The Rudd government’s revised Emissions Trading Scheme has been welcomed by conservation and business groups.

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Prime Minister Kevin Rudd on Monday redrew his government’s plan to tackle climate change, in the process breaking a key promise he took to the election.

Under the new plan, an emissions trading scheme will begin in mid-2011, a year later than originally planned.

But the government has raised its emissions reduction target to up to 25 per cent of 2000 levels by 2020, depending the strength of an international agreement. There are also concessions for business.

The price of carbon will be slashed from $40 per tonne to $10 per tonne while emissions trading is phased in and there’ll also be a new “global recession buffer” for emissions intensive, trade exposed industries.

The Southern Cross Climate Coalition – including the Australian Conservation Foundation, the green group WWF and the Australian Council of Trade Unions – backed the new approach.

Australian Conservation Foundation executive director Don Henry said the higher 2020 reduction target would help Australia put pressure on other countries to cut their own emissions.

He described the revised 25 per cent target as significant, adding it would allow Australia to play a credible role internationally.

The research group, The Climate Institute, was also optimistic the higher target would give Australia credibility at the next UN conference on climate change in Copenhagen in December.

“This package today puts Australia in the position to help build an international agreement that counts,” the institute’s chief executive John Conner said.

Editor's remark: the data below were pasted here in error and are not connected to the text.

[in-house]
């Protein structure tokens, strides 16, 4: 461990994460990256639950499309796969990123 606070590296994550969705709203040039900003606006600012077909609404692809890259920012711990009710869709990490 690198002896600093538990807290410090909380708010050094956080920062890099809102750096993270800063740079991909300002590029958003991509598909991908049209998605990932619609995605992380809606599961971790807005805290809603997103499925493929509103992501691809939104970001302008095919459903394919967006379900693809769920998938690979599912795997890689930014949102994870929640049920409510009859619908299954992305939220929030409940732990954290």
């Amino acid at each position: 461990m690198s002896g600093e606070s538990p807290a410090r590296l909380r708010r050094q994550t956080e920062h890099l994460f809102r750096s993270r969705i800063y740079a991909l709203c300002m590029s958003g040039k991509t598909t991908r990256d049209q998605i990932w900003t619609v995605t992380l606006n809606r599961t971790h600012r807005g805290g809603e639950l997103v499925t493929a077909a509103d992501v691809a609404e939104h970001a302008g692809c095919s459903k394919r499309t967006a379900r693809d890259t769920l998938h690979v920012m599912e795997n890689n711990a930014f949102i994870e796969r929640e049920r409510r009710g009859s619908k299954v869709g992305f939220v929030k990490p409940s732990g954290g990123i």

There was support too from business groups.

The Australian Chamber of Commerce and Industry (ACCI) said a delayed start to emissions trading would help business adjust.

“More certainty has been provided today in terms of the lower carbon price initially in that first year, which will be a benefit to business in terms of lower energy costs,” ACCI’s director of industry policy and economics Greg Evans said.

But the chamber still has concerns about what impact a market price for carbon will have on business after 2012.

The Business Council of Australia (BCA) agreed the delay would give business breathing space, but believed the higher target would be hard for Australia to achieve “both physically and economically”.

Australian Industry Group chief executive Heather Ridout said what business needed most was certainty, and called for legislation to be passed this year.

The Minerals Council of Australia, speaking on behalf of Australia’s mining companies including BHP Billiton and Rio Tinto, said the delay was delaying inevitable job losses.

“The proposed one-year delay amounts to little more than a temporary stay of execution for thousands of mining jobs and billions of dollars in investment including in breakthrough low-emissions technologies,” Minerals Council chief executive Mitchell Hooke said in a statement.

But ACTU president Sharan Burrow said an emissions trading scheme would create jobs in new green industries.

“The prime minister and the minister for climate change (Penny Wong) have put Australia in a position where we can go to the international negotiations with our head held high,” she said.

Australian Workers’ Union national secretary Paul Howes, who has previously been a critic of an emissions trading scheme, said delaying the scheme by a year was “a step in the right direction”.

But he said the union representing mining sector workers needed time to formulate its position.

There were other voices of dissent, but they appeared to be in the minority.

Greenpeace said the changes still fell “dismally short” of what was required.

“Kevin Rudd may know a political deal when he sees one, but you can’t negotiate with climate change,” said Greenpeace’s head of campaigns Steve Campbell.

Climate science showed a cut of 50 per cent in emissions was needed for a fighting chance of avoiding the worst effects, he said.